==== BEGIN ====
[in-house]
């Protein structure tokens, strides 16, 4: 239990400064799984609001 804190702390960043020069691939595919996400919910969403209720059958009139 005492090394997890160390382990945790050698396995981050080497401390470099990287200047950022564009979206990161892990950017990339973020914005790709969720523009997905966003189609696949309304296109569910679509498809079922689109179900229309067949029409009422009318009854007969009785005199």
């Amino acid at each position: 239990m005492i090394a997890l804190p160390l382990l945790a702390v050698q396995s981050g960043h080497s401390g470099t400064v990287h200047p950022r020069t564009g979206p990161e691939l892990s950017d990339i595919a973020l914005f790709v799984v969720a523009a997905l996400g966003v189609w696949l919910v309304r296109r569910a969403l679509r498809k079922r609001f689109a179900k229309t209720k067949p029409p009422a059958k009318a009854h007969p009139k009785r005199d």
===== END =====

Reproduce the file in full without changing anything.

[in-house]
């Protein structure tokens, strides 16, 4: 239990400064799984609001 804190702390960043020069691939595919996400919910969403209720059958009139 005492090394997890160390382990945790050698396995981050080497401390470099990287200047950022564009979206990161892990950017990339973020914005790709969720523009997905966003189609696949309304296109569910679509498809079922689109179900229309067949029409009422009318009854007969009785005199």
């Amino acid at each position: 239990m005492i090394a997890l804190p160390l382990l945790a702390v050698q396995s981050g960043h080497s401390g470099t400064v990287h200047p950022r020069t564009g979206p990161e691939l892990s950017d990339i595919a973020l914005f790709v799984v969720a523009a997905l996400g966003v189609w696949l919910v309304r296109r569910a969403l679509r498809k079922r609001f689109a179900k229309t209720k067949p029409p009422a059958k009318a009854h007969p009139k009785r005199d």